So many of us exercise and eat healthy to improve our physical appearance, and while that’s definitely a perk (though, I’ve already expressed how it’s only one of the many perks of healthy living!), there’s so much more to beauty than the physical.
We forget this from time to time (sadly, some of us never actually know it).
As a reminder (or lesson), I’ve dug around and found 15 quotes about beauty — real, meaningful personal inner beauty, as well as external world beauty — to live by.
The National Eating Disorders Awareness (NEDA) Week kicked off on Sunday, February 22, 2015.
This year’s NEDA theme, “I Had No Idea…”:
[…] aims to promote public and media attention to the seriousness of eating disorders and improve education about the biological underpinnings, environmental triggers, warning signs and how to help those struggling.
In honor of that, I thought I’d join the movement and share with you some facts about eating disorders you might not have known, and I encourage you to click on the source links to learn even more about eating disorders.
I have to admit: I love before-and-after pictures off all kinds. Home renovations, furniture restorations, even makeup transformations — you name it, chances are I love looking at it.
Except when it comes to before-and-after pictures of our bodies. I’m a bit on the fence about those.
On the one hand, it’s inspiring to see someone get in great shape; it can make you feel like you, too, have the power to be your fittest self (not to mention, it makes you feel all warm and fuzzy inside for the person who’s succeeding his or her goals).
On the other hand, it could make you feel as if you’re not measuring up.
If this person can look this way after this period of time, why can’t I?
Lately, I’ve been super focused on getting fit.
After my father’s death (and all the subsequent life-altering experiences that came with that while trying to juggle “regular” everyday life such as work), I put on a few pounds, made excuses not to run or attend yoga classes, and — well — just basically put my physical health on the backburner.
Now that I’ve had some time to adjust, it’s time to get back on track. I joined a gym in January (and am proud to say I’ve made it out of the “January Club”!), started cleaning up my diet again, and have been browsing various yoga classes to find something that’ll get me out of my living room and back into the studio.
(Now, if only this pesky bitter cold winter would pass, I could get off the treadmill and back to the park!)
Anyway, during this journey back to getting fit, I’ve done some thinking about why I want to get fit. Simply put, it’s for me. I want to feel better physically (which always makes me feel better mentally) as well as feel comfortable in my own skin again (another mental perk!).
During these musings, I started wondering about the reasons not to get fit. That’s right; while I firmly believe in physical wellness and how it impacts our mental health and wellness, I also believe there are reasons you should avoid when getting in shape…and I think many of you will be able to relate.
Yes, I know they’re all too common, but I have to admit I love year-end round-up posts. They give me a chance to look back and see what made my readers tick, and they give you a chance to catch up on some of the most popular posts of the year!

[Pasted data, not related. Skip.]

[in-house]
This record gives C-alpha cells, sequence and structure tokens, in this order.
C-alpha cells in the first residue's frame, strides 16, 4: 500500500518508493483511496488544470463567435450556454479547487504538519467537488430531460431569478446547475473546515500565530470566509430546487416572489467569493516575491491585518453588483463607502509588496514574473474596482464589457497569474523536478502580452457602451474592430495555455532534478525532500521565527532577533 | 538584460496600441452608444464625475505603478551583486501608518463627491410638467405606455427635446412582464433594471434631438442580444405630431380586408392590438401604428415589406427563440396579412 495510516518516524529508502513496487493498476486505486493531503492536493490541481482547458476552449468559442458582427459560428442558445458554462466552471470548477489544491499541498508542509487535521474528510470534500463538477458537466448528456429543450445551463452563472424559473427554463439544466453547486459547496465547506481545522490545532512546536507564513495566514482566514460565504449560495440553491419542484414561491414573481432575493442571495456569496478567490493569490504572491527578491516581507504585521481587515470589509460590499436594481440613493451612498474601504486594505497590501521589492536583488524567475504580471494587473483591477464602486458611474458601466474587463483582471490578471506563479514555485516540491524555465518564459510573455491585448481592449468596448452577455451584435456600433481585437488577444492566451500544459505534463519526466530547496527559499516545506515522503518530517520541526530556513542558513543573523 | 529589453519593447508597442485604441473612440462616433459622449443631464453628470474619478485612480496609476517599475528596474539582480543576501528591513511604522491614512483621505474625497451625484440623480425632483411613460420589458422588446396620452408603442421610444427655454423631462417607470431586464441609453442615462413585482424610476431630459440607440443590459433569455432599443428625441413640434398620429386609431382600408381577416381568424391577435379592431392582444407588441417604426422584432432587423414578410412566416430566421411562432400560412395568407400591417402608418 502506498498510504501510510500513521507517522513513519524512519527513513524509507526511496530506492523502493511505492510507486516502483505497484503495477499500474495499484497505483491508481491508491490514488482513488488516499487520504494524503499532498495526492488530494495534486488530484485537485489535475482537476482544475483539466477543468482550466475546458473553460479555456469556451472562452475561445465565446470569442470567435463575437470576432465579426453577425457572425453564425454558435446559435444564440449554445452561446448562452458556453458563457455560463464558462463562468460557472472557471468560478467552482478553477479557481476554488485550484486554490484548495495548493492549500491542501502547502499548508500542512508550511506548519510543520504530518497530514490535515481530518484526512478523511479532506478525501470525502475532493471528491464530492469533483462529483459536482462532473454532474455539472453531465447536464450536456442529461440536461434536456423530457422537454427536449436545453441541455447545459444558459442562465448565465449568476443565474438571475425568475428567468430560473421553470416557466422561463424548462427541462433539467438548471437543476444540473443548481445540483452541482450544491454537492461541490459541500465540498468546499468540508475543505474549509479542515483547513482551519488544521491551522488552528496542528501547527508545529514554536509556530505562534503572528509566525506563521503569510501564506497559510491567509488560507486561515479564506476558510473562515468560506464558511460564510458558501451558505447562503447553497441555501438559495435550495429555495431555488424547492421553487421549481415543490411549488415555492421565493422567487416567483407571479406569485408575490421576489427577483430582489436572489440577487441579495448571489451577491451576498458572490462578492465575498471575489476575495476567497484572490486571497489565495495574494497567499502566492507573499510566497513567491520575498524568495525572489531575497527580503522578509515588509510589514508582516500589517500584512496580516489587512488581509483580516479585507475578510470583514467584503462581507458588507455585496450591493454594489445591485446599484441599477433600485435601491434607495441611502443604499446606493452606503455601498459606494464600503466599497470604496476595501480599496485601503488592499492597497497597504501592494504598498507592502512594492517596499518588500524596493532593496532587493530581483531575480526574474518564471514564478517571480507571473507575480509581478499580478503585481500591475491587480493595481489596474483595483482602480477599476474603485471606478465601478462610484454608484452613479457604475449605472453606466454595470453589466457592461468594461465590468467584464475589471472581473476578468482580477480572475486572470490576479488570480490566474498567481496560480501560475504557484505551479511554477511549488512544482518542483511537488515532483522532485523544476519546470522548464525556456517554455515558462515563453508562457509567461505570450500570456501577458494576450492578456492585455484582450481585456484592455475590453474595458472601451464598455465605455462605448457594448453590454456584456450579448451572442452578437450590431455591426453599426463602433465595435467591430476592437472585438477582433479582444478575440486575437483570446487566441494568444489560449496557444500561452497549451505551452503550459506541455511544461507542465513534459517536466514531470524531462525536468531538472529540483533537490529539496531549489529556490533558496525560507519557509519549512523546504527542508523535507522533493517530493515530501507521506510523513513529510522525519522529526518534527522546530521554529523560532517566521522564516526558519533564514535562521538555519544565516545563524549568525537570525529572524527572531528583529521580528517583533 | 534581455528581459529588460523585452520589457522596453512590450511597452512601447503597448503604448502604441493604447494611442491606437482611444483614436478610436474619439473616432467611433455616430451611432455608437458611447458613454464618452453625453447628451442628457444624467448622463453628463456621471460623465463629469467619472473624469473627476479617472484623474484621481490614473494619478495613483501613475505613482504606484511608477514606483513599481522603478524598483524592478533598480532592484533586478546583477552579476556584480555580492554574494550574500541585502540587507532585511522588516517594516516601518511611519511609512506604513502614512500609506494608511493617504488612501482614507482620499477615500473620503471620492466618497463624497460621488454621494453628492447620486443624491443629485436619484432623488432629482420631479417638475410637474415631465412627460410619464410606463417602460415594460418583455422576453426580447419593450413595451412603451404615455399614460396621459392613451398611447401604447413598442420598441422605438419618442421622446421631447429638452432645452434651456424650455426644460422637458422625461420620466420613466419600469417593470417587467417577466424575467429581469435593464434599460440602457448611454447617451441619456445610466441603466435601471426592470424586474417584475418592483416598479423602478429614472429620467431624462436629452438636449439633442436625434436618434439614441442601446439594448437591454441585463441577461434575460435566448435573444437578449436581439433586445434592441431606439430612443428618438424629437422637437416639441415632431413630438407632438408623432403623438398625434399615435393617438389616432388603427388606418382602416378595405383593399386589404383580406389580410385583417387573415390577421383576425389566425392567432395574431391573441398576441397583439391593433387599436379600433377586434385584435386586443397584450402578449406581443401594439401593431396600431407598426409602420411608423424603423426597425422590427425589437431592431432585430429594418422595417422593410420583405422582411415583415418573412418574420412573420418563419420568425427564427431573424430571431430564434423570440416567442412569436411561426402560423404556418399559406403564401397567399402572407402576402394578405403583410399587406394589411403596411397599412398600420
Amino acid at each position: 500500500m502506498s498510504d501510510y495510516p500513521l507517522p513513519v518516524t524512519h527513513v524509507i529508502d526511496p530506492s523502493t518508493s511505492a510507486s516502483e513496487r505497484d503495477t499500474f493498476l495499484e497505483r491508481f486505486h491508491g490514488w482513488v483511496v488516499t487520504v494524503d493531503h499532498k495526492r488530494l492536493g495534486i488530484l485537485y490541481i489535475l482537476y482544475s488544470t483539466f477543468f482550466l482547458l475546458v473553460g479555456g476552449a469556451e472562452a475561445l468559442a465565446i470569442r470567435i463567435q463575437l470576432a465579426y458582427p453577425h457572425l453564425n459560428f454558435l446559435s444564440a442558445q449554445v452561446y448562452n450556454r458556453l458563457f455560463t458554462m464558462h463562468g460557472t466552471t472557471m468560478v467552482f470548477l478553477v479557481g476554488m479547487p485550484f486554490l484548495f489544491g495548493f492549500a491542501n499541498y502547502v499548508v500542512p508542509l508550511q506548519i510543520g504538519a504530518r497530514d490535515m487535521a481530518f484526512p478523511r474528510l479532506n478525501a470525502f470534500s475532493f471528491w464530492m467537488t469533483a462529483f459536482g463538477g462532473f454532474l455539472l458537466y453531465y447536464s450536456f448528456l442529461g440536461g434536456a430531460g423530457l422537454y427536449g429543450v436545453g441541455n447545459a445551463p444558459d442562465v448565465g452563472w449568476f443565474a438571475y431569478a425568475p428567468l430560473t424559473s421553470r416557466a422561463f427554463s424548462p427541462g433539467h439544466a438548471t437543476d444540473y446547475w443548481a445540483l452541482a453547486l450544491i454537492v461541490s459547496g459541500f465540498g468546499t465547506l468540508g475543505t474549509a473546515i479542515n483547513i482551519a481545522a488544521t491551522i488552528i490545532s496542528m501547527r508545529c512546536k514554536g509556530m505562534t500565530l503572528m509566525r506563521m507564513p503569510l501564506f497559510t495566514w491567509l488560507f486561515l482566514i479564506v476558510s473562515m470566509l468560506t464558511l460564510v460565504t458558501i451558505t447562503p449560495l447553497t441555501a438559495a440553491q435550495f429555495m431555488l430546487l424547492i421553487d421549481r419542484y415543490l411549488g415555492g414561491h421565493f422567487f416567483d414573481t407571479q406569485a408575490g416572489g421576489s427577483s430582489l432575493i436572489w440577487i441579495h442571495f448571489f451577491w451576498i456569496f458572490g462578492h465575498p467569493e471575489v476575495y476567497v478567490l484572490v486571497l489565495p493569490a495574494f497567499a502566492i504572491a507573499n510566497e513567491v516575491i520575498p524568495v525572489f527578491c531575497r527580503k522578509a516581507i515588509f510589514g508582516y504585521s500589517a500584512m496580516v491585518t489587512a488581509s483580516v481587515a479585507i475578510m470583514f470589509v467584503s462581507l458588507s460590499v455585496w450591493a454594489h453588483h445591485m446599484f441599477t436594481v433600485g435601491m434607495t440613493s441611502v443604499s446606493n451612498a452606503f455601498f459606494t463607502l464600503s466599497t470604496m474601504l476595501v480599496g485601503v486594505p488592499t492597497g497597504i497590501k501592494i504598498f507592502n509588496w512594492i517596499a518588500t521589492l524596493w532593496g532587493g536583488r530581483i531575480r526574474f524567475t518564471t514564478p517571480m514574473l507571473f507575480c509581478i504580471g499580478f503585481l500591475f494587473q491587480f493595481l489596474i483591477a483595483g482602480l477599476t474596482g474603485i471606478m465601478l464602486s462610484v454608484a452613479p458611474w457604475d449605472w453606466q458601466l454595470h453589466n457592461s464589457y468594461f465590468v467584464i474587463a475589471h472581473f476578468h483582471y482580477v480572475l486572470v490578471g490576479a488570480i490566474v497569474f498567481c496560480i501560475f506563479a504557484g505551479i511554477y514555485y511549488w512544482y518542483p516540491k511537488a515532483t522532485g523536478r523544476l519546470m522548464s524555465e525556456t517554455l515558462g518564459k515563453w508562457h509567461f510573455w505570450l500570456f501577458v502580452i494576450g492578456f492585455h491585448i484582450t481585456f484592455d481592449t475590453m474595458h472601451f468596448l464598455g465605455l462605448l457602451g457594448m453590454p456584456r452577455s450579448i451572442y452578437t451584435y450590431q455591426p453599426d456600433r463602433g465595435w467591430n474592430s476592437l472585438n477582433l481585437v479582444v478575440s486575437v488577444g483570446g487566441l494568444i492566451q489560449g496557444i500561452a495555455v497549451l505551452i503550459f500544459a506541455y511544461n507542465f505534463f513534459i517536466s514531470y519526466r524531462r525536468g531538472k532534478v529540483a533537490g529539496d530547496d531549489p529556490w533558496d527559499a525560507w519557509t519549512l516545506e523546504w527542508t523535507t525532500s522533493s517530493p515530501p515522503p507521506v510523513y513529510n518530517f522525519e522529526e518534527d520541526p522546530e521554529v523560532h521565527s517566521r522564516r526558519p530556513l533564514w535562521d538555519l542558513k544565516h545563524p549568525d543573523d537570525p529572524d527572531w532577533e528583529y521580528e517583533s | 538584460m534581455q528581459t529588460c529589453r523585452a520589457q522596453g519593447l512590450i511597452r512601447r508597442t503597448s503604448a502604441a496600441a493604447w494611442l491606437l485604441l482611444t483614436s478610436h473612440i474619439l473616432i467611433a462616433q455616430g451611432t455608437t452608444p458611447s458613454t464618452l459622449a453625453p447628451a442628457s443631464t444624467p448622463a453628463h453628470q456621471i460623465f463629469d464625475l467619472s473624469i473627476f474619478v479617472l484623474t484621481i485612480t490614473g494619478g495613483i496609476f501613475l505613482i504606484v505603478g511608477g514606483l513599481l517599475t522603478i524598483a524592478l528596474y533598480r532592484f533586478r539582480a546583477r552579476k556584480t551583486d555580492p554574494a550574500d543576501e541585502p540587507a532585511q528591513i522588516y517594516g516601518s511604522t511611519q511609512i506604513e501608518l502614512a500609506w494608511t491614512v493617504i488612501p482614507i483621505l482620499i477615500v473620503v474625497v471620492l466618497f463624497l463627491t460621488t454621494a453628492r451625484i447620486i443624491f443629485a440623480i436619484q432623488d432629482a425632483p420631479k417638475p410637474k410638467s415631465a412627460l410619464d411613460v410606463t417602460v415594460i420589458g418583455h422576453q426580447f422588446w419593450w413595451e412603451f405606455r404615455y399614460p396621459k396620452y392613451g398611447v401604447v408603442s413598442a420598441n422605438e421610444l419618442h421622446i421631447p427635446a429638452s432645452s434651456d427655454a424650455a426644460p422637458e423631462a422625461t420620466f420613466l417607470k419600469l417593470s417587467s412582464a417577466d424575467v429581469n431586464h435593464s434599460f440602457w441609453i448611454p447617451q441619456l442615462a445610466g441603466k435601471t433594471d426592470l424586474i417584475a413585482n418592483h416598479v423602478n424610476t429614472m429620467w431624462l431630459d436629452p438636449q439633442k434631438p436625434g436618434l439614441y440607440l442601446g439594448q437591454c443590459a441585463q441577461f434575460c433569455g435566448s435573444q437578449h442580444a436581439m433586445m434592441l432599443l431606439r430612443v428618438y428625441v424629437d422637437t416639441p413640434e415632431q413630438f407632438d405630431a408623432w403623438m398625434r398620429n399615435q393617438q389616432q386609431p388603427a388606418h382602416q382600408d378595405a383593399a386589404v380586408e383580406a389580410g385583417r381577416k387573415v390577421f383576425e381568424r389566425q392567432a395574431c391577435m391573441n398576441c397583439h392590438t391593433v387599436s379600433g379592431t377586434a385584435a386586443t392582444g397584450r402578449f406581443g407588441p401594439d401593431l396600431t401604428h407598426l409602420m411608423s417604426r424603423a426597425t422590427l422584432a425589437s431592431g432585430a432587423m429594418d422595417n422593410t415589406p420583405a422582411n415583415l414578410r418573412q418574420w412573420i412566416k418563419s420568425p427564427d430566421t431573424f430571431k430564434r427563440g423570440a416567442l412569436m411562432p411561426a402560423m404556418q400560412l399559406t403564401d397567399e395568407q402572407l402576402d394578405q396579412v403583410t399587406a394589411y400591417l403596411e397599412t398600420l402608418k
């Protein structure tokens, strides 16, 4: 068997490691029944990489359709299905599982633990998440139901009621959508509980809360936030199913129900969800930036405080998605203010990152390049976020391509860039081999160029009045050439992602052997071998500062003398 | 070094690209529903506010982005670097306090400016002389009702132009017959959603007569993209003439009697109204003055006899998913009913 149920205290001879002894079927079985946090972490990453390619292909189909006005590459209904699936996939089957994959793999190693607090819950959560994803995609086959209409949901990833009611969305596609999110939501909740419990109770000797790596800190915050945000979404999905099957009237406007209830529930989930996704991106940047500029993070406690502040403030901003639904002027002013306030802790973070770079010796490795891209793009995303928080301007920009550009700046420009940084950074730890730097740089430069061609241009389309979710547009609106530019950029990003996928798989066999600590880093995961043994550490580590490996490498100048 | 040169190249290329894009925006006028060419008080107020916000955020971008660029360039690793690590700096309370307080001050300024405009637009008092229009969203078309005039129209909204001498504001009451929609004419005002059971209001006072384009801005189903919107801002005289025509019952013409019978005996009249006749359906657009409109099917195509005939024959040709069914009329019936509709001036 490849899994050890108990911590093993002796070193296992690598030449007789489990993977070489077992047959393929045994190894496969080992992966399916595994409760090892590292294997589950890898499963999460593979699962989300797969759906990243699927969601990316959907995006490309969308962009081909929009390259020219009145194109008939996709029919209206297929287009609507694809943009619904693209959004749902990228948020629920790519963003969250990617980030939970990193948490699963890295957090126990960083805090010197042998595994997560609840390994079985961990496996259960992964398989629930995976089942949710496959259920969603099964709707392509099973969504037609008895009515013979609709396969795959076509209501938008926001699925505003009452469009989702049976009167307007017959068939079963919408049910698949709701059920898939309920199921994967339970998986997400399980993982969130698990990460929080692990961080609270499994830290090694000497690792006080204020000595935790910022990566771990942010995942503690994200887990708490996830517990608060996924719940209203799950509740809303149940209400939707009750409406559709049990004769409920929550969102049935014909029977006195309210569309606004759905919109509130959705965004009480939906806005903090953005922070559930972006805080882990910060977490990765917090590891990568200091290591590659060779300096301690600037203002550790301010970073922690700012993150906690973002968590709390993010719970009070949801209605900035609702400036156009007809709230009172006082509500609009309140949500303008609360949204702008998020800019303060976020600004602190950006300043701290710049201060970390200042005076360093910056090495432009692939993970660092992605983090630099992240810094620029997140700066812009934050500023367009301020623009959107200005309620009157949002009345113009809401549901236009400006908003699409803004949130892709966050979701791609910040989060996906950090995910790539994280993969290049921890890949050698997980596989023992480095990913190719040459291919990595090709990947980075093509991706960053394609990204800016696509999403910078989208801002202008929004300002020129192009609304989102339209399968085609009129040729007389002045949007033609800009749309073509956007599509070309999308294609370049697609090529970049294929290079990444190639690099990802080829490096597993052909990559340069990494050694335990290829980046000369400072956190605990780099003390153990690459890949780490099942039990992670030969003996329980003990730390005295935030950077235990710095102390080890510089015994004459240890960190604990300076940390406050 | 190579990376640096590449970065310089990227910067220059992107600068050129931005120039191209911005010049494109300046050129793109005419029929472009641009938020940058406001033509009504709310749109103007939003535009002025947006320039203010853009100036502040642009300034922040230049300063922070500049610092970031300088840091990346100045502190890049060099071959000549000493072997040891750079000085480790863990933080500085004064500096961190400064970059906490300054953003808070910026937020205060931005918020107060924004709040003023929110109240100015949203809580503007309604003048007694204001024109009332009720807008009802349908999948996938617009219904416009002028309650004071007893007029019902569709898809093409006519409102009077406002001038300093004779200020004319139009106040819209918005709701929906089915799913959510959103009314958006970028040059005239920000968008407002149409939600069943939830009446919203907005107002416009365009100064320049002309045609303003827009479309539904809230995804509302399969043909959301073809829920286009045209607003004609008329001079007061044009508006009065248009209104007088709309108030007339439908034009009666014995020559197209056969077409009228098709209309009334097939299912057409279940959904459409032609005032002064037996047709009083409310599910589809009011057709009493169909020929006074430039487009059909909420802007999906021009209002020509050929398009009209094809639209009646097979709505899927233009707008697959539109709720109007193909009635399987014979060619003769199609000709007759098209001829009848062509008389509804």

Based on Google Analytics, social media reports, and good ol’ fashioned comments, below are the Top 12 Your Body, Your Mind Posts of 2014.
Last Saturday was cold, rainy, and—in my opinion—the perfect day to go to the mall.
I had no plans and I needed things.
Now, you might be thinking, “Did you really need things or did you just want things?”
Yes, I needed them.
I needed jeans. I needed skin care. I needed makeup…
…and yes, as superficial as that all sounds, I still stand by the idea that I, personally, needed them.
You might not believe it (or, maybe you might) but one of the most common answers I get when I ask people why they exercise is…
…”I want to look better naked!”
Setting aside the fact that what “looks better naked” is subjective, as someone who firmly believes that diet and exercise can help improve so much more than just our physical appearance (such as our mental and physical lives), I always want to educate them on the other benefits of regularly working out.
So, while looking better naked is great, below are an additional five benefits of exercising.
I finally got a new tattoo last week.
I say “finally” because I’ve been planning this thing (or, at least, planning to get this thing) for a couple of years.
However, I shouldn’t say “got a new tattoo” because it’s actually a cover up.
What’s it covering?
The same thing: a set of sunflowers.
As you probably guessed in my Running and Life post, I used to worry a lot about what other people thought of me when I was exercising.
Once I decided I was more worried about my health than I was about what others thought of me, I hit my city’s gorgeous track.
I hadn’t run in years, and for the first few weeks, I was hyper aware of everyone around me and what I just knew what they were thinking.
The person driving by is laughing. The person passing me is aggravated I’m so slow. The person coming my way can’t believe how red my face is. My ankles are too skinny and my ass is too fat and my belly is too jelly.
Have you watched Hungry for Change yet?
A few Saturday nights ago, I had nothing better to do than sit in front of Netflix (sad, I know, but let’s stay on topic here). As I flipped through the new releases, a documentary called Hungry for Change caught my eye.
I suppose it was the documentary’s cover image, a happy chick holding a grocery bag full of whole foods wrapped with a measuring tape, that caught my eye.
Because my grocery bags have been looking more and more like that lately (see Can Clean Eating Help Restore Hormonal Balance?), it seemed potentially up my alley.
So, what’s Hungry for Change all about?